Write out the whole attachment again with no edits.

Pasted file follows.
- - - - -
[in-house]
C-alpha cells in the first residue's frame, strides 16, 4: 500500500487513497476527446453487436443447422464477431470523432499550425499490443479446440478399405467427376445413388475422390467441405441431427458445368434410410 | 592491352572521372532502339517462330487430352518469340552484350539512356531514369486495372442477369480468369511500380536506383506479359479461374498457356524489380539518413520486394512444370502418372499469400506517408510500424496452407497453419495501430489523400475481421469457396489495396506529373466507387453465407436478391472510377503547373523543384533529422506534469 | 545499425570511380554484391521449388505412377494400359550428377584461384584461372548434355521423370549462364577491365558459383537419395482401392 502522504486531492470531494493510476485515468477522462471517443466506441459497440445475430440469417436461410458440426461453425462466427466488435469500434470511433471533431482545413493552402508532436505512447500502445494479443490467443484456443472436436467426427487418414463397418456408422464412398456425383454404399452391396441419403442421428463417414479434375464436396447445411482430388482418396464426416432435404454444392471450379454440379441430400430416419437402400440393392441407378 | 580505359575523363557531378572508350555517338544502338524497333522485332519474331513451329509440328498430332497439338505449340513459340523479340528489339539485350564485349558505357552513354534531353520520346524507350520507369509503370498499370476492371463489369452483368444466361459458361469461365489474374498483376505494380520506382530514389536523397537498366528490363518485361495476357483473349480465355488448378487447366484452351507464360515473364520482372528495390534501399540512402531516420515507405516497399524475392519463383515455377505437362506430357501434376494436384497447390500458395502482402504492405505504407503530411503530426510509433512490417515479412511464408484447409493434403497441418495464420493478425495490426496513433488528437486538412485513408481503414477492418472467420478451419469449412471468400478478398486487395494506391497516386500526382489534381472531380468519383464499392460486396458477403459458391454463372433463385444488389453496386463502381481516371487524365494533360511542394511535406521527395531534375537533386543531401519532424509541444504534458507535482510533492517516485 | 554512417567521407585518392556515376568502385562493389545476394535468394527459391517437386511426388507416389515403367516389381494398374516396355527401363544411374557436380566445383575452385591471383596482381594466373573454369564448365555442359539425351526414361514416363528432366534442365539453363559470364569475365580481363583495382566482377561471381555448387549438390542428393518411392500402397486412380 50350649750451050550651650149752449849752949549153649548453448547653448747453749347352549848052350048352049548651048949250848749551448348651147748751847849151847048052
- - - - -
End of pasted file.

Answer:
[in-house]
C-alpha cells in the first residue's frame, strides 16, 4: 500500500487513497476527446453487436443447422464477431470523432499550425499490443479446440478399405467427376445413388475422390467441405441431427458445368434410410 | 592491352572521372532502339517462330487430352518469340552484350539512356531514369486495372442477369480468369511500380536506383506479359479461374498457356524489380539518413520486394512444370502418372499469400506517408510500424496452407497453419495501430489523400475481421469457396489495396506529373466507387453465407436478391472510377503547373523543384533529422506534469 | 545499425570511380554484391521449388505412377494400359550428377584461384584461372548434355521423370549462364577491365558459383537419395482401392 502522504486531492470531494493510476485515468477522462471517443466506441459497440445475430440469417436461410458440426461453425462466427466488435469500434470511433471533431482545413493552402508532436505512447500502445494479443490467443484456443472436436467426427487418414463397418456408422464412398456425383454404399452391396441419403442421428463417414479434375464436396447445411482430388482418396464426416432435404454444392471450379454440379441430400430416419437402400440393392441407378 | 580505359575523363557531378572508350555517338544502338524497333522485332519474331513451329509440328498430332497439338505449340513459340523479340528489339539485350564485349558505357552513354534531353520520346524507350520507369509503370498499370476492371463489369452483368444466361459458361469461365489474374498483376505494380520506382530514389536523397537498366528490363518485361495476357483473349480465355488448378487447366484452351507464360515473364520482372528495390534501399540512402531516420515507405516497399524475392519463383515455377505437362506430357501434376494436384497447390500458395502482402504492405505504407503530411503530426510509433512490417515479412511464408484447409493434403497441418495464420493478425495490426496513433488528437486538412485513408481503414477492418472467420478451419469449412471468400478478398486487395494506391497516386500526382489534381472531380468519383464499392460486396458477403459458391454463372433463385444488389453496386463502381481516371487524365494533360511542394511535406521527395531534375537533386543531401519532424509541444504534458507535482510533492517516485 | 554512417567521407585518392556515376568502385562493389545476394535468394527459391517437386511426388507416389515403367516389381494398374516396355527401363544411374557436380566445383575452385591471383596482381594466373573454369564448365555442359539425351526414361514416363528432366534442365539453363559470364569475365580481363583495382566482377561471381555448387549438390542428393518411392500402397486412380 50350649750451050550651650149752449849752949549153649548453448547653448747453749347352549848052350048352049548651048949250848749551448348651147748751847849151847048052